CR District hires equity and diversity head, Milford creates similar post

CAMDEN — The Caesar Rodney school board met the district’s new coordinator of equity and diversity last week, while a similar position was also just created in Milford.

Cliffvon Howell will begin his role as coordinator of equity and diversity for the district on Aug. 3. Mr. Howell joins Caesar Rodney after 21 years of working with children and juveniles, he said, with 10 years in behavioral health and mental health and 11 years in the criminal justice world.

“I’m going to bring that perspective with me into K-12 and one of the things I’m known for is being a strong communicator and a good listener,” he said. “I think those are some strengths that I have and I think those will do me well in this position.”

The position was created in June as one of the first of several promises the school district and its board made to the students after a petition garnered thousands of signatures calling on the district to adopt “specific, antiracist educational policies.”

According to a job listing, the coordinator is a 12-month position at the district level. Mr. Howell will be responsible for engaging with school communities — parents, students, district leaders, educators and support staff — as well as the “implementation, participation and evaluation of plans that specifically target equity and engagement for underrepresented student groups,” according to the posting.

Responsibilities would also include serving as a staff support to the district’s equity committee — an initiative also made in response to student concerns. The coordinator would also assist with equity training and coaching, planning and marketing district-wide initiatives focused on diversity and cultural awareness and the review of grievances and complaints related to reports of inequity and unfair treatment.

Mr. Howell was selected by a group of stakeholders representing the school board, administration, teachers, paraprofessionals, with student and parent input as well, said Tamara Toles Torain, executive assistant to the superintendent.

“He’s a planner. He’s an implementer. He’s a community organizer. He’s a public speaker,” Dr. Torain said. “I feel strongly, with the help of the committee, that we’ve selected someone who can catapult the district to the next level in this work.”

Mr. Howell called this a “great opportunity.”

“One of the things that people who work with me will tell you is I’m about every kid having the best opportunity to learn to succeed and thrive,” he said. “Environment feeds into that, but also the way we interact and the example that we set. These are some of the things that push and motivate me.”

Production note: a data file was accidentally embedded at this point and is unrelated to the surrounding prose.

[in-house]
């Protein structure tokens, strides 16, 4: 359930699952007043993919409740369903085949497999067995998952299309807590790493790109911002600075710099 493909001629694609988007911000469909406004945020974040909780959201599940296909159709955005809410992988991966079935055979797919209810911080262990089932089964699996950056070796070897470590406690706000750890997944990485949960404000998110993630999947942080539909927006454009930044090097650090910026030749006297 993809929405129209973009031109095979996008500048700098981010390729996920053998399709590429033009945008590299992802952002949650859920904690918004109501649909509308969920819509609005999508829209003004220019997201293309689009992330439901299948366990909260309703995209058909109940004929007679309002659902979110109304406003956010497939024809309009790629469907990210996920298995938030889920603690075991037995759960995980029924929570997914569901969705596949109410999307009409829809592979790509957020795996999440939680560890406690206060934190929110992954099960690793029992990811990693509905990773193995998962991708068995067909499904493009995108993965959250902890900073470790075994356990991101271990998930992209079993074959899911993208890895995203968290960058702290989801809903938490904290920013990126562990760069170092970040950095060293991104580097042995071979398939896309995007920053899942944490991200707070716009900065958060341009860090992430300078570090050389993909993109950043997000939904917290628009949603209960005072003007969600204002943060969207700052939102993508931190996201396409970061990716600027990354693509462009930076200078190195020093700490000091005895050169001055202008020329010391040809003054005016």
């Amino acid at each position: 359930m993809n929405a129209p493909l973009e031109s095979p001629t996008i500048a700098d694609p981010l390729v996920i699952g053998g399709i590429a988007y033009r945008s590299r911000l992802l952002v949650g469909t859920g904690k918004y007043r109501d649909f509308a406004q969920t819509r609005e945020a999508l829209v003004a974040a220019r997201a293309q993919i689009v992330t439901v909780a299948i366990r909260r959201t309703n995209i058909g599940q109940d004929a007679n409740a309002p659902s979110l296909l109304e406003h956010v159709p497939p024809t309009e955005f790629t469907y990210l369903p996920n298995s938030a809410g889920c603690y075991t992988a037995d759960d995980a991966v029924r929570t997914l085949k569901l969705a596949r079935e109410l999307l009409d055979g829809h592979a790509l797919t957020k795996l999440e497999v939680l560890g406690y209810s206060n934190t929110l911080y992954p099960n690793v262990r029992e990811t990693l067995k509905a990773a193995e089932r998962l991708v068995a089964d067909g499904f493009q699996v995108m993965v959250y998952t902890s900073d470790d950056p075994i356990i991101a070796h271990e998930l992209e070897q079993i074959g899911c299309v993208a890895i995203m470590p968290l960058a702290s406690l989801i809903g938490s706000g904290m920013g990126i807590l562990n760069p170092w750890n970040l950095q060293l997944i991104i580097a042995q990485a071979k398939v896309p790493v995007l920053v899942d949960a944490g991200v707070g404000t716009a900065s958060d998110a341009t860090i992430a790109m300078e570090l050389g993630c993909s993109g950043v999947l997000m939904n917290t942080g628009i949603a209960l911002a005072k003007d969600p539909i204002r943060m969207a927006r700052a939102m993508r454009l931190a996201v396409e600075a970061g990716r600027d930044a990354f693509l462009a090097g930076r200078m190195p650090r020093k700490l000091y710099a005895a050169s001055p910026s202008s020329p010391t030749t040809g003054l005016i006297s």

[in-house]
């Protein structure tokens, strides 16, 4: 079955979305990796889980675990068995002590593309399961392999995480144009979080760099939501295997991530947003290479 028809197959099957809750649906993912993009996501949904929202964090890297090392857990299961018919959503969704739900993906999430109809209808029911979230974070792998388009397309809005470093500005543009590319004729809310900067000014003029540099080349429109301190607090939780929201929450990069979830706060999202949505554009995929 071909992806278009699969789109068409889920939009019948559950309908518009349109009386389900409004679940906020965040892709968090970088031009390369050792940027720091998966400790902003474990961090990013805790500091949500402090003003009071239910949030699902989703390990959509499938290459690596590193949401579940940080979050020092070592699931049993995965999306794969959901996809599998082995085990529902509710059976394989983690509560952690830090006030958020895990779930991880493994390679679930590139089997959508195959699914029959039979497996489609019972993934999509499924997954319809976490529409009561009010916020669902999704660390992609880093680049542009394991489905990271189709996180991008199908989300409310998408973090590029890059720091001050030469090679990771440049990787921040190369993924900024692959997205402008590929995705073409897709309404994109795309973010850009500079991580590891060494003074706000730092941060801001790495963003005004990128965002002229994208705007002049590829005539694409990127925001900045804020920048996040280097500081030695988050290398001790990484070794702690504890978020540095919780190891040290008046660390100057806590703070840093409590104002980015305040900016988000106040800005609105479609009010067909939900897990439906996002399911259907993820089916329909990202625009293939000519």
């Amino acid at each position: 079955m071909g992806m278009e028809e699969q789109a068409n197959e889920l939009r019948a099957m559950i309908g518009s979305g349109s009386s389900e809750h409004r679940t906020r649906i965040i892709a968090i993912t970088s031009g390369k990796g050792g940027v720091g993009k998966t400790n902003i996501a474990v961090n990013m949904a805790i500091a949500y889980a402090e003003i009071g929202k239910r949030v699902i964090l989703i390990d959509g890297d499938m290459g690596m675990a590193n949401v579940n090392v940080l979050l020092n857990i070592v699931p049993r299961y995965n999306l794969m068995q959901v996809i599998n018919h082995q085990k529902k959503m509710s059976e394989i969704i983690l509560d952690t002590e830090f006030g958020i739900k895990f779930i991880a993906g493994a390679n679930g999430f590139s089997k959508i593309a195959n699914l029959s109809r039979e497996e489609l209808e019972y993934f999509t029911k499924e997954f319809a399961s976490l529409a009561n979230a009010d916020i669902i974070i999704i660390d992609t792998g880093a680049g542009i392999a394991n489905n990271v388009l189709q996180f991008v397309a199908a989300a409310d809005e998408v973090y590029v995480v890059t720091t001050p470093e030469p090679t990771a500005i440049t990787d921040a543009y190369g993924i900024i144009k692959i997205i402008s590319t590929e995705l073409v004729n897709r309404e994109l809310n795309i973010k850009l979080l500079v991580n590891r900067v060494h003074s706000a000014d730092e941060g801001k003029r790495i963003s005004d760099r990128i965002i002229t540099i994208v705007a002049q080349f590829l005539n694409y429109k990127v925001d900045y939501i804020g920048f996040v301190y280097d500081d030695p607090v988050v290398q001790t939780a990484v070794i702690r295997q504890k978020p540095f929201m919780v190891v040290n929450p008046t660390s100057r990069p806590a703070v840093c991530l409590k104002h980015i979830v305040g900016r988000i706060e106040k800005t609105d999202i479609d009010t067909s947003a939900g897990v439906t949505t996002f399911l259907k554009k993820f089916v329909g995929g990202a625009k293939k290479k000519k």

Milford approves position

Meanwhile, the school board in Milford approved establishing an equity leadership position in the district. The vote was 5-2, with Kristopher Thompson and Jason Miller dissenting.

The position would be either a supervisor or specialist role, and could be funded with Title I, grant or state earnings, Milford superintendent Kevin Dickerson said.

Depending on enrollment, the district could hit the threshold to get an extra supervisor position added to their leadership team. Right now, their enrollment level sits just below that point and, due to the COVID-19 pandemic, Dr. Dickerson said there is some uncertainty there. He believes the district has the resources to create the role in either capacity, however.

“We do feel like it’s a position that would be very beneficial to our entire district community and also making sure we service our students in the best ways, [most] equitable ways possible,” he said.

The position would “give a really good lens on equity and diversity,” Dr. Dickerson continued. The role would target leadership, communication, data, human resources for hiring practices, while also acting as a district-community liaison and school support. The position would also aim to address opportunity gaps and achievement gaps.

Board members Jean Wylie and Rony Baltazar-Lopez noted that the position was important for communication. Mr. Baltazar-Lopez said that listing the eventual position as bilingual strongly preferred.

“Obviously, we serve a very diverse district and we want to make sure that we serve our district in the best way possible, in a fair way, in an equitable way, as well, through all our processes,” Dr. Dickerson said.

Board member David Vezmar agreed that it is a necessary position for the district, but was concerned about the list of responsibilities.

“It seems like it encompasses a lot of skill sets,” he said, noting supervising, facilitating outreach.
Data lead, he pointed out, is a “large role, I would imagine.”

“I just want to be sure we don’t create a position that we’re looking for such a wide range of skill sets that we end up watering down some of those skill sets and not getting some of the skill sets we really need for this role,” he added.

Mr. Miller, who said he voted against the item as written, cited concerns with the uncertainty of what the position would be.
“This seems a little premature to move that quickly to authorize a position,” he said. “I would clearly like to see [Dr. Dickerson] come back with a more sussed out proposal as a full staff person; … this is kind of still a loose concept. But that might just be my opinion.”

Dr. Dickerson said he will be meeting the Delaware Department of Education’s new chief equity officer Jim Simmons to discuss how the district can increase awareness of equity and access and how to approach it as a district.